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Florida rejected COVID vaccine for young children. That doesn't mean you can't get it.

 In this file photo, Florida Surgeon General Dr. Joseph Ladapo speaks before a bill signing by Gov. Ron DeSantis on Nov. 18, 2021, in Brandon.
Chris O'Meara
In this file photo, Florida Surgeon General Dr. Joseph Ladapo speaks before a bill signing by Gov. Ron DeSantis on Nov. 18, 2021, in Brandon.

Florida is the only state in the country that did not request COVID-19 vaccine from the federal government to give to young children. But that doesn't mean the vaccine won't be available.

Parents still can get the vaccine from doctors or from pharmacies that partner with the federal government, such as CVS.

Demand for the vaccine could delay when it's available, but Florida's refusal to order vaccine is not the reason, said Chad Neilsen, director of infection prevention at UF Health Jacksonville.

"I would anticipate the doctor’s offices and clinics and anywhere you would take your child to get vaccinated ... probably give them a couple of weeks for the supply chains to work out what they need to work out, and then they’ll be available,” Neilsen said Thursday on First Coast Connect with Melissa Ross.

The Florida Department of Health, under the leadership of state Surgeon General Joseph Ladapo, says it doesn’t recommend the shots for healthy children.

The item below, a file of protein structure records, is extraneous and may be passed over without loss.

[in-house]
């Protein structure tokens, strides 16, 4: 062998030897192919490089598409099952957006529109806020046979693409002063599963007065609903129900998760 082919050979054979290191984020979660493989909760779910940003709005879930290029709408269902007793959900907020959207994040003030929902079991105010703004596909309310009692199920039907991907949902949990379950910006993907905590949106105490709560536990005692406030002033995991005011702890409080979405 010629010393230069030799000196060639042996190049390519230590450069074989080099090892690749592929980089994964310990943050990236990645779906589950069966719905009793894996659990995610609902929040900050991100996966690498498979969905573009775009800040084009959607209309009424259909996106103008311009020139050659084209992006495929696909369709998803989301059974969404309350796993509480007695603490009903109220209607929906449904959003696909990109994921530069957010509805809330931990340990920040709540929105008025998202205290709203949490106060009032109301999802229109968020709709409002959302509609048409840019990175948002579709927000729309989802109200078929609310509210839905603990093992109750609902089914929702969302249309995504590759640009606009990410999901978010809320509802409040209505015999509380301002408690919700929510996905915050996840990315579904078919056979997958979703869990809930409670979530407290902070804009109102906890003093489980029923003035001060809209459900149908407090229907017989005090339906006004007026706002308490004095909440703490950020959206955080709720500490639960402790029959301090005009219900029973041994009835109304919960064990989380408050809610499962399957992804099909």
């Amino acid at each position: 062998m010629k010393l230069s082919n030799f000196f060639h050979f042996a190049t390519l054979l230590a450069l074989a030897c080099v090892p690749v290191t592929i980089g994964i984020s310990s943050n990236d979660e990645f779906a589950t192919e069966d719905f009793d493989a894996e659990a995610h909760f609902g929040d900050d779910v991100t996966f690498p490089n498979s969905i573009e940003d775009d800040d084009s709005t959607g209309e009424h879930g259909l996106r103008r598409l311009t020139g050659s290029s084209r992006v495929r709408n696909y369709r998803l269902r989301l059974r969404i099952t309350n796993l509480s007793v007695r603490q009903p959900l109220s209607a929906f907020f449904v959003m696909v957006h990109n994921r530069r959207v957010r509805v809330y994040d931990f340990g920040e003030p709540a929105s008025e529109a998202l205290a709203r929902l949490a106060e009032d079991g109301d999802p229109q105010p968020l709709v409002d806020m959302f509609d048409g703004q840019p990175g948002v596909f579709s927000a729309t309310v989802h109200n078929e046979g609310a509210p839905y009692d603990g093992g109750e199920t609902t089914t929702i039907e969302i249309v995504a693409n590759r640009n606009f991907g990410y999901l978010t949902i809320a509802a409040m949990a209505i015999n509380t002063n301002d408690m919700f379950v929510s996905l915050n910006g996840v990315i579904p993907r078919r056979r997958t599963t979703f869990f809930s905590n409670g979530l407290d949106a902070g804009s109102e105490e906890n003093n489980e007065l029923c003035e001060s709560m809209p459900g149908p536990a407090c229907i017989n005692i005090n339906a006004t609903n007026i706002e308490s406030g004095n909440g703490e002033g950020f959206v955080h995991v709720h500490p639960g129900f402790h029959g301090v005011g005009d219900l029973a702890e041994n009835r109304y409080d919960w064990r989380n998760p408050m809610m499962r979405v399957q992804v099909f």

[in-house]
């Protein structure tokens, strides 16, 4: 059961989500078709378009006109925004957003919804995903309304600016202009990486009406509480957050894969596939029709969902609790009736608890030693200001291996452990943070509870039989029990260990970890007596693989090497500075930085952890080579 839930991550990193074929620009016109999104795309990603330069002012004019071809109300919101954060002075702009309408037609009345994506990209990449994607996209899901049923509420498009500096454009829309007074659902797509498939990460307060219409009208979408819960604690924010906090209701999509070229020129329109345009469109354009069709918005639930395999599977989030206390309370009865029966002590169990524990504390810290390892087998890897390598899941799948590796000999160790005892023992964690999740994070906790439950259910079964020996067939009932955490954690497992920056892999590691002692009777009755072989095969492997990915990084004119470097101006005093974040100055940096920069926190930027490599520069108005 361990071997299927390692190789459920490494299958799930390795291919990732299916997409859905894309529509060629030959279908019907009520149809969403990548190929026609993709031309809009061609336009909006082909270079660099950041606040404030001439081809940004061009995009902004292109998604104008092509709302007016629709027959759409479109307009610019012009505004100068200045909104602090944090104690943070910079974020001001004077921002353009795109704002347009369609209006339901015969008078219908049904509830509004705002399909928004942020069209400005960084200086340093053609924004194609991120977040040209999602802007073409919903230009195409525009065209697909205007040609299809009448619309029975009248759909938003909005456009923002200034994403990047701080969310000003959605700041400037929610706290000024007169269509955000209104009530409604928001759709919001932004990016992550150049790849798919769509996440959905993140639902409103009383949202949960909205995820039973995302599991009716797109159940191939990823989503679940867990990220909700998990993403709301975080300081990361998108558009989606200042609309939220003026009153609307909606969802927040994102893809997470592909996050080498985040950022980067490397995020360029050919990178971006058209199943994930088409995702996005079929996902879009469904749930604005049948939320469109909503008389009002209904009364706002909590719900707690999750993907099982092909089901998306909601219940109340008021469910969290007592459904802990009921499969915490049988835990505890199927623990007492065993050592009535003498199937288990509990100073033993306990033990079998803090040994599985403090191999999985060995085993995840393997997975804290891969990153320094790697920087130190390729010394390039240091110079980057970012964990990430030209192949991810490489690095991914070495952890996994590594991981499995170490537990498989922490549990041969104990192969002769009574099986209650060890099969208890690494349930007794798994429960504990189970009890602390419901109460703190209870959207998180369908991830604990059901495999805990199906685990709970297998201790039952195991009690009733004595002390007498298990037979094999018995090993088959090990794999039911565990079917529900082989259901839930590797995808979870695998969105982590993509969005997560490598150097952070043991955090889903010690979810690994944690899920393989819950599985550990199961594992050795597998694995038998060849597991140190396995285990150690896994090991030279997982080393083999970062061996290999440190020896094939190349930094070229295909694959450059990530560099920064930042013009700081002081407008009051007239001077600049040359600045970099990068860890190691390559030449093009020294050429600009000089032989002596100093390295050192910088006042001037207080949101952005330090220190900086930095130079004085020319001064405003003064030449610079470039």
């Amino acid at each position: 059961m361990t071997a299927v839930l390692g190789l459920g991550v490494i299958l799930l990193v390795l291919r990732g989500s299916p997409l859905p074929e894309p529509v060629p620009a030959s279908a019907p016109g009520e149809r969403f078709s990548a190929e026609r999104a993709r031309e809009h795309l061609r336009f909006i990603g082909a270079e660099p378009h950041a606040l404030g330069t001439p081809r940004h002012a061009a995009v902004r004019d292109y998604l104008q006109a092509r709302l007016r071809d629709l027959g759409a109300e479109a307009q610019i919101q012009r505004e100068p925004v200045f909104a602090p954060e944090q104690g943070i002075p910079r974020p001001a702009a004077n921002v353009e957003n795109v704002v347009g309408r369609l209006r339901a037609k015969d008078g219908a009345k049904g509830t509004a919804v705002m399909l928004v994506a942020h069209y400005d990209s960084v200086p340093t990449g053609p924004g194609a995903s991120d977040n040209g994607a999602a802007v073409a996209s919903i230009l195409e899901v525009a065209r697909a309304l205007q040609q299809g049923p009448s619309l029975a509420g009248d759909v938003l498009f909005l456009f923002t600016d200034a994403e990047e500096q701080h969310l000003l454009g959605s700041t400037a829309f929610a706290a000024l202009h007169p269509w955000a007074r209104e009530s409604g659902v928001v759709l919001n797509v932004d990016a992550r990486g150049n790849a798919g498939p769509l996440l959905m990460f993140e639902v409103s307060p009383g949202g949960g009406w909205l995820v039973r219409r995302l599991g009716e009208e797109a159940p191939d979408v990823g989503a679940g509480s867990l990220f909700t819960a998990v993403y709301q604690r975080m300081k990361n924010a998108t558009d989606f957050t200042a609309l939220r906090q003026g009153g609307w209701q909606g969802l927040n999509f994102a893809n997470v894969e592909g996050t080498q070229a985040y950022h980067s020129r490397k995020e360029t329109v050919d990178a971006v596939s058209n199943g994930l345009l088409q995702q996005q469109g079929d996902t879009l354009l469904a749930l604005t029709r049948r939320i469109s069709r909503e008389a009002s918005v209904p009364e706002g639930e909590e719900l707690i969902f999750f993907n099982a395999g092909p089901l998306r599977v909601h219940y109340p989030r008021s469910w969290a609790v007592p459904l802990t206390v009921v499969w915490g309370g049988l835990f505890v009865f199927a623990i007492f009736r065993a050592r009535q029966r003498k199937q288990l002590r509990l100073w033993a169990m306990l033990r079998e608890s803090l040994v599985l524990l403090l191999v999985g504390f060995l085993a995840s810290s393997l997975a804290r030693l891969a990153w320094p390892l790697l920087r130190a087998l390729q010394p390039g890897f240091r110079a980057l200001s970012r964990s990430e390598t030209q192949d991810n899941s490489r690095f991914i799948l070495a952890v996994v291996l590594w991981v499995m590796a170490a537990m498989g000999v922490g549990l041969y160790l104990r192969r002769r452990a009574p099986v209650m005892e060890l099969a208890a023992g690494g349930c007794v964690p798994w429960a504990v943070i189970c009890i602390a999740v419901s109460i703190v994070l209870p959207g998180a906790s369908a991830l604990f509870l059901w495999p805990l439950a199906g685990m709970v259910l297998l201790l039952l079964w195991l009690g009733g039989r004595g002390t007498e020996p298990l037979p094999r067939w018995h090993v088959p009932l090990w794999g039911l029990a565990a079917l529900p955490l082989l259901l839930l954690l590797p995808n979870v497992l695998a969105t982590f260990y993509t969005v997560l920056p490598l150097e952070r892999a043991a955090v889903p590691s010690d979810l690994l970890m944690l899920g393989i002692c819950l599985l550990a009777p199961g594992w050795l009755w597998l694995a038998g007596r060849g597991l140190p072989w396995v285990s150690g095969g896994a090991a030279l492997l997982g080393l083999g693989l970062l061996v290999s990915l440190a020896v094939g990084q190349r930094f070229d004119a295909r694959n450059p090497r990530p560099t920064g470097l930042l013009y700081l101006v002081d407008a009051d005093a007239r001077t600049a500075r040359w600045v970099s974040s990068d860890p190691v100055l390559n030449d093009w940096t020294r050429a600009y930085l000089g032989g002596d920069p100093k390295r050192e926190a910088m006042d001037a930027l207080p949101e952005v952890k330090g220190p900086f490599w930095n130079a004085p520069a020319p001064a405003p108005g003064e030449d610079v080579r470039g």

Ladapo said this week that there is insufficient proof that the vaccine is beneficial for young children. He has been a longtime critic of vaccines for adults as well. He signed a petition in July 2021 urging the FDA not to give the Pfizer vaccine its final approval without further clinical trials.

Ladapo's opinion conflicts with that of experts at the U.S. Food and Drug Administration, which said Wednesday that vaccines made by Pfizer-BioNTech and Moderna are safe and effective for children ages 6 months and older. The agency is poised to authorize Moderna's vaccine for children younger than 6 and Pfizer's for younger than 5.

Experts at the Centers for Disease Control and Prevention are likely to consider the issue over the weekend, the final step in the approval process. Shots could be available to young children as soon as Tuesday.

Florida has stuck to its skepticism, however. The deadline for placing a preorder with the federal government was Tuesday. All 49 states except Florida met the deadline.

The Florida Department of Health said the decision against preordering should not have been a surprise, given the state's position on vaccines.

“States do not need to be involved in the convoluted vaccine distribution process, especially when the federal government has a track record of developing inconsistent and unsustainable COVID-19 policies,” the department said in a statement.

DeSantis reiterated that position Thursday.

"There's not going to be any state programs that are going to be trying to, you know, get COVID jabs to infants and toddlers and newborns," DeSantis said at a news conference in South Florida. "That's not something that we think is appropriate, and so that's not where we're going to be utilizing our resources in that regard."

Nielsen, at UF Health, said he expects that the American Academy of Pediatrics will recommend that young children do get vaccinated. He said parents should talk with their pediatricians about whether their children should get the shot.

You can hear the full interview with Nielsen here.

Copyright 2022 WJCT News 89.9. To see more, visit WJCT News 89.9.

Michelle Corum
Michelle Corum joined WJCT as "Morning Edition" host in 2012 and brought with her more than 10 years of experience as an announcer and reporter for public radio stations in Lawrence, Kansas, and Interlochen, Michigan.
Randy Roguski